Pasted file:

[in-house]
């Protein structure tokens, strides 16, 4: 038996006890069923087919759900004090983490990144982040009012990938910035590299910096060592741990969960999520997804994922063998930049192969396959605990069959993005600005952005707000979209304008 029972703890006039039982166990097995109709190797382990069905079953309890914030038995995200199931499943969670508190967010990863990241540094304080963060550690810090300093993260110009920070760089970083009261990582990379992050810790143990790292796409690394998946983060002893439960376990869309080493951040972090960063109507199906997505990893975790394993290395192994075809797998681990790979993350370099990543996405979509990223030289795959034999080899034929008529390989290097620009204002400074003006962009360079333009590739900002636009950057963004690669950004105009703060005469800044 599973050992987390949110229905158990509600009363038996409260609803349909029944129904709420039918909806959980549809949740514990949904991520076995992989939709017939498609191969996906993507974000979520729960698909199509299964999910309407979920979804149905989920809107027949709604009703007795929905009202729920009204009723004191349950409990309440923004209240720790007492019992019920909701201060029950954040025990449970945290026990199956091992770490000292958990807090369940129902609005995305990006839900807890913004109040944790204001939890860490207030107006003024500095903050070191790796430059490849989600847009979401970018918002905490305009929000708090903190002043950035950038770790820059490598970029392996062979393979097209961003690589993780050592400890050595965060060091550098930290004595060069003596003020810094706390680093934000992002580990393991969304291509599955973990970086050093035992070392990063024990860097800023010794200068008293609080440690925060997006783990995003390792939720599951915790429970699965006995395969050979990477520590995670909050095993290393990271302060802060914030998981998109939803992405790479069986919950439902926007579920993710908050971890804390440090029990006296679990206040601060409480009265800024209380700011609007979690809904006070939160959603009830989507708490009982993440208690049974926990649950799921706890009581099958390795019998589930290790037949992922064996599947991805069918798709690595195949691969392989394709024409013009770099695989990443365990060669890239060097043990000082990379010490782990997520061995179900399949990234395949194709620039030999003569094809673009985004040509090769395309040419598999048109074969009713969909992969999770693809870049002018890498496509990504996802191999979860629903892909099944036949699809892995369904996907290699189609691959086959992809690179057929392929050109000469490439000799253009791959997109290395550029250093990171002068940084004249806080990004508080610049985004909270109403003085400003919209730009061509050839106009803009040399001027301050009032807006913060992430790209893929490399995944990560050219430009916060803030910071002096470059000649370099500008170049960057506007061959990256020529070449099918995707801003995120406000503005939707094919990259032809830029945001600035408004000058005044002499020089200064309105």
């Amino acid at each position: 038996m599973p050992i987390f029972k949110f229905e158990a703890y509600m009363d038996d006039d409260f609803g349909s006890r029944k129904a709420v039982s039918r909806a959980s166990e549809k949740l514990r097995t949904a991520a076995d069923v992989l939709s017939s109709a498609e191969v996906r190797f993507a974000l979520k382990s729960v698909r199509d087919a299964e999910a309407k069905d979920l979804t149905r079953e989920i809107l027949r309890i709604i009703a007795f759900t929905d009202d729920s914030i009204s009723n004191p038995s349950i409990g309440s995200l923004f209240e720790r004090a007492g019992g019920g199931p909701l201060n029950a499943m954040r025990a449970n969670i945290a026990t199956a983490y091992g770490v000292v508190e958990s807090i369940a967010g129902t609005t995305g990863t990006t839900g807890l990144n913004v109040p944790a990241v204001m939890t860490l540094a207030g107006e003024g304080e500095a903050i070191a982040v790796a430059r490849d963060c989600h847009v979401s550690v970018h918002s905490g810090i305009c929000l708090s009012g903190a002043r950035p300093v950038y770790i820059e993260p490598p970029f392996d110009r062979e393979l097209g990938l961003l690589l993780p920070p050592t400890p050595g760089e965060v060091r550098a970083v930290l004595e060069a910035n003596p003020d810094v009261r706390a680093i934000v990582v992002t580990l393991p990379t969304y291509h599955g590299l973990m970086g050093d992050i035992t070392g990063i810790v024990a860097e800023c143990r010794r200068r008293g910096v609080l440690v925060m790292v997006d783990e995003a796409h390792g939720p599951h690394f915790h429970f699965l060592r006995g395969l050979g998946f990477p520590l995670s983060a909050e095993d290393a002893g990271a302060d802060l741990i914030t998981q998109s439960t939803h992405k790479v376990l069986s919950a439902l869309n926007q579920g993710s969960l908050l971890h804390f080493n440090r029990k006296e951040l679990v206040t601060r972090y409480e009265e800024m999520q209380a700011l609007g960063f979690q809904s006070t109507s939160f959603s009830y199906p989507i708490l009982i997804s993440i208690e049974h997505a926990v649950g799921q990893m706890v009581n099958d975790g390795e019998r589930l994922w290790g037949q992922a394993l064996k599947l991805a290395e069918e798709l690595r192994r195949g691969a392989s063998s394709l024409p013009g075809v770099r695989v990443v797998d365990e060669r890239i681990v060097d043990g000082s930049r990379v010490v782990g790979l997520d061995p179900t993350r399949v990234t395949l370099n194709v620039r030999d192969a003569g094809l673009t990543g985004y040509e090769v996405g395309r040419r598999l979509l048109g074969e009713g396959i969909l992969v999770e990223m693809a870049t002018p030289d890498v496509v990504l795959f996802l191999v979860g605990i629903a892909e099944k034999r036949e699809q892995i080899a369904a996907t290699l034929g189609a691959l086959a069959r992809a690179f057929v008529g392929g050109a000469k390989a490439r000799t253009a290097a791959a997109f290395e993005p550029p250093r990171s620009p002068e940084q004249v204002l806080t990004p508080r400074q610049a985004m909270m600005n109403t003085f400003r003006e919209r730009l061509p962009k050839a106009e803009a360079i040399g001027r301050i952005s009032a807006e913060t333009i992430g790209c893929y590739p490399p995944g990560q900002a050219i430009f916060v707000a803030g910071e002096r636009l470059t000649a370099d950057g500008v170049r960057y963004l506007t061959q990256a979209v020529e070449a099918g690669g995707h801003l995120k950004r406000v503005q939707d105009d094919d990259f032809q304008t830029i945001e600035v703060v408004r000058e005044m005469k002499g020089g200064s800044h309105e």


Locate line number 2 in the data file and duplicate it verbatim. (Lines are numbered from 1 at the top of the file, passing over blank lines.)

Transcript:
């Protein structure tokens, strides 16, 4: 038996006890069923087919759900004090983490990144982040009012990938910035590299910096060592741990969960999520997804994922063998930049192969396959605990069959993005600005952005707000979209304008 029972703890006039039982166990097995109709190797382990069905079953309890914030038995995200199931499943969670508190967010990863990241540094304080963060550690810090300093993260110009920070760089970083009261990582990379992050810790143990790292796409690394998946983060002893439960376990869309080493951040972090960063109507199906997505990893975790394993290395192994075809797998681990790979993350370099990543996405979509990223030289795959034999080899034929008529390989290097620009204002400074003006962009360079333009590739900002636009950057963004690669950004105009703060005469800044 599973050992987390949110229905158990509600009363038996409260609803349909029944129904709420039918909806959980549809949740514990949904991520076995992989939709017939498609191969996906993507974000979520729960698909199509299964999910309407979920979804149905989920809107027949709604009703007795929905009202729920009204009723004191349950409990309440923004209240720790007492019992019920909701201060029950954040025990449970945290026990199956091992770490000292958990807090369940129902609005995305990006839900807890913004109040944790204001939890860490207030107006003024500095903050070191790796430059490849989600847009979401970018918002905490305009929000708090903190002043950035950038770790820059490598970029392996062979393979097209961003690589993780050592400890050595965060060091550098930290004595060069003596003020810094706390680093934000992002580990393991969304291509599955973990970086050093035992070392990063024990860097800023010794200068008293609080440690925060997006783990995003390792939720599951915790429970699965006995395969050979990477520590995670909050095993290393990271302060802060914030998981998109939803992405790479069986919950439902926007579920993710908050971890804390440090029990006296679990206040601060409480009265800024209380700011609007979690809904006070939160959603009830989507708490009982993440208690049974926990649950799921706890009581099958390795019998589930290790037949992922064996599947991805069918798709690595195949691969392989394709024409013009770099695989990443365990060669890239060097043990000082990379010490782990997520061995179900399949990234395949194709620039030999003569094809673009985004040509090769395309040419598999048109074969009713969909992969999770693809870049002018890498496509990504996802191999979860629903892909099944036949699809892995369904996907290699189609691959086959992809690179057929392929050109000469490439000799253009791959997109290395550029250093990171002068940084004249806080990004508080610049985004909270109403003085400003919209730009061509050839106009803009040399001027301050009032807006913060992430790209893929490399995944990560050219430009916060803030910071002096470059000649370099500008170049960057506007061959990256020529070449099918995707801003995120406000503005939707094919990259032809830029945001600035408004000058005044002499020089200064309105």